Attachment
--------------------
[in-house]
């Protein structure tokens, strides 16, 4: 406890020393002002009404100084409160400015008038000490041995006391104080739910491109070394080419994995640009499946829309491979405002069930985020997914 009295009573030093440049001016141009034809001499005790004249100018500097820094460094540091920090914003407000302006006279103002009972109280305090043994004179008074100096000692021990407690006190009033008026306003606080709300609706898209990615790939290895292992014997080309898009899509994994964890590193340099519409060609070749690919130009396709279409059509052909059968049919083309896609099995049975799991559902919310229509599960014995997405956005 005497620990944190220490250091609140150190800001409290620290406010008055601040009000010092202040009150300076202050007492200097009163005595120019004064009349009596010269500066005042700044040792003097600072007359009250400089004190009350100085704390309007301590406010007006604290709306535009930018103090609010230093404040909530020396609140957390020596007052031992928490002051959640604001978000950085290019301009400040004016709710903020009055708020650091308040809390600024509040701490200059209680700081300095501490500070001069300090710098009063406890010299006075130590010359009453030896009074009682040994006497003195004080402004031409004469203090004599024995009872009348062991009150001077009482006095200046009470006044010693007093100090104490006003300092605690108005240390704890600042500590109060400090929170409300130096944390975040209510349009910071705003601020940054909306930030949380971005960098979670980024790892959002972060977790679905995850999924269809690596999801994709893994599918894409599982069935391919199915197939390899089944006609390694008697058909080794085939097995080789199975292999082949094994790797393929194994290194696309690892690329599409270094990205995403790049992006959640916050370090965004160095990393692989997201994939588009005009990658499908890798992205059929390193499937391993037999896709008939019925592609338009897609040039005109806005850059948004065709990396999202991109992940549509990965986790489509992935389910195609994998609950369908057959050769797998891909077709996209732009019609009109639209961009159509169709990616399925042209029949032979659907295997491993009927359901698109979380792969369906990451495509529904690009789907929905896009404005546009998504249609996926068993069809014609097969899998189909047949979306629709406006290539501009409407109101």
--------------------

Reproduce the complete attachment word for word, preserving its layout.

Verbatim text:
[in-house]
């Protein structure tokens, strides 16, 4: 406890020393002002009404100084409160400015008038000490041995006391104080739910491109070394080419994995640009499946829309491979405002069930985020997914 009295009573030093440049001016141009034809001499005790004249100018500097820094460094540091920090914003407000302006006279103002009972109280305090043994004179008074100096000692021990407690006190009033008026306003606080709300609706898209990615790939290895292992014997080309898009899509994994964890590193340099519409060609070749690919130009396709279409059509052909059968049919083309896609099995049975799991559902919310229509599960014995997405956005 005497620990944190220490250091609140150190800001409290620290406010008055601040009000010092202040009150300076202050007492200097009163005595120019004064009349009596010269500066005042700044040792003097600072007359009250400089004190009350100085704390309007301590406010007006604290709306535009930018103090609010230093404040909530020396609140957390020596007052031992928490002051959640604001978000950085290019301009400040004016709710903020009055708020650091308040809390600024509040701490200059209680700081300095501490500070001069300090710098009063406890010299006075130590010359009453030896009074009682040994006497003195004080402004031409004469203090004599024995009872009348062991009150001077009482006095200046009470006044010693007093100090104490006003300092605690108005240390704890600042500590109060400090929170409300130096944390975040209510349009910071705003601020940054909306930030949380971005960098979670980024790892959002972060977790679905995850999924269809690596999801994709893994599918894409599982069935391919199915197939390899089944006609390694008697058909080794085939097995080789199975292999082949094994790797393929194994290194696309690892690329599409270094990205995403790049992006959640916050370090965004160095990393692989997201994939588009005009990658499908890798992205059929390193499937391993037999896709008939019925592609338009897609040039005109806005850059948004065709990396999202991109992940549509990965986790489509992935389910195609994998609950369908057959050769797998891909077709996209732009019609009109639209961009159509169709990616399925042209029949032979659907295997491993009927359901698109979380792969369906990451495509529904690009789907929905896009404005546009998504249609996926068993069809014609097969899998189909047949979306629709406006290539501009409407109101």